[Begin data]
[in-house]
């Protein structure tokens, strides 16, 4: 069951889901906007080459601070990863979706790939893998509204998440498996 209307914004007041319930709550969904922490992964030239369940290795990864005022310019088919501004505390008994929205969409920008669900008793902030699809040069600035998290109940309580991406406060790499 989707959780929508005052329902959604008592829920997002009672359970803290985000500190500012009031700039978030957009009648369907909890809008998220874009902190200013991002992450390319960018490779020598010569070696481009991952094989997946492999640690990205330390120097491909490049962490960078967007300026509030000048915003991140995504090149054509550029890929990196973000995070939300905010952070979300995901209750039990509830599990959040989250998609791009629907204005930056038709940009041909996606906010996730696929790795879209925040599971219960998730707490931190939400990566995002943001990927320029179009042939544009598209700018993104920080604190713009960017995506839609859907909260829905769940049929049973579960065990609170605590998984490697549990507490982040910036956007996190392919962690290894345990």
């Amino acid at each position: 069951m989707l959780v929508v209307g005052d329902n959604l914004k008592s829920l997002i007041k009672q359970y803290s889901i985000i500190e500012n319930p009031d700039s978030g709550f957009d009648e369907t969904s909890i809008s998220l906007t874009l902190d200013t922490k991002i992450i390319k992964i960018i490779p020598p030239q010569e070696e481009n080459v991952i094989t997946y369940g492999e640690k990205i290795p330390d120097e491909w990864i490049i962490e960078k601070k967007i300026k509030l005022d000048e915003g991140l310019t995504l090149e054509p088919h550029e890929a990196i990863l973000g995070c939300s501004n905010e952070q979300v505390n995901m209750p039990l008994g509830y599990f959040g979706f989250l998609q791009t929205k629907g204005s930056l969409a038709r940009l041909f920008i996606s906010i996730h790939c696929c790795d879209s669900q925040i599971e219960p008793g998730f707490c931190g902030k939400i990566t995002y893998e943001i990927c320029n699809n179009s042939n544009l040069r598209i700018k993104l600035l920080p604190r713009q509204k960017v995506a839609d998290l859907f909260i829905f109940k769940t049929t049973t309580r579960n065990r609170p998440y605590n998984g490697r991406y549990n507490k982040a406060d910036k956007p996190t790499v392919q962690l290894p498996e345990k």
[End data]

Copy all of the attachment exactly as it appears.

[in-house]
């Protein structure tokens, strides 16, 4: 069951889901906007080459601070990863979706790939893998509204998440498996 209307914004007041319930709550969904922490992964030239369940290795990864005022310019088919501004505390008994929205969409920008669900008793902030699809040069600035998290109940309580991406406060790499 989707959780929508005052329902959604008592829920997002009672359970803290985000500190500012009031700039978030957009009648369907909890809008998220874009902190200013991002992450390319960018490779020598010569070696481009991952094989997946492999640690990205330390120097491909490049962490960078967007300026509030000048915003991140995504090149054509550029890929990196973000995070939300905010952070979300995901209750039990509830599990959040989250998609791009629907204005930056038709940009041909996606906010996730696929790795879209925040599971219960998730707490931190939400990566995002943001990927320029179009042939544009598209700018993104920080604190713009960017995506839609859907909260829905769940049929049973579960065990609170605590998984490697549990507490982040910036956007996190392919962690290894345990």
């Amino acid at each position: 069951m989707l959780v929508v209307g005052d329902n959604l914004k008592s829920l997002i007041k009672q359970y803290s889901i985000i500190e500012n319930p009031d700039s978030g709550f957009d009648e369907t969904s909890i809008s998220l906007t874009l902190d200013t922490k991002i992450i390319k992964i960018i490779p020598p030239q010569e070696e481009n080459v991952i094989t997946y369940g492999e640690k990205i290795p330390d120097e491909w990864i490049i962490e960078k601070k967007i300026k509030l005022d000048e915003g991140l310019t995504l090149e054509p088919h550029e890929a990196i990863l973000g995070c939300s501004n905010e952070q979300v505390n995901m209750p039990l008994g509830y599990f959040g979706f989250l998609q791009t929205k629907g204005s930056l969409a038709r940009l041909f920008i996606s906010i996730h790939c696929c790795d879209s669900q925040i599971e219960p008793g998730f707490c931190g902030k939400i990566t995002y893998e943001i990927c320029n699809n179009s042939n544009l040069r598209i700018k993104l600035l920080p604190r713009q509204k960017v995506a839609d998290l859907f909260i829905f109940k769940t049929t049973t309580r579960n065990r609170p998440y605590n998984g490697r991406y549990n507490k982040a406060d910036k956007p996190t790499v392919q962690l290894p498996e345990k």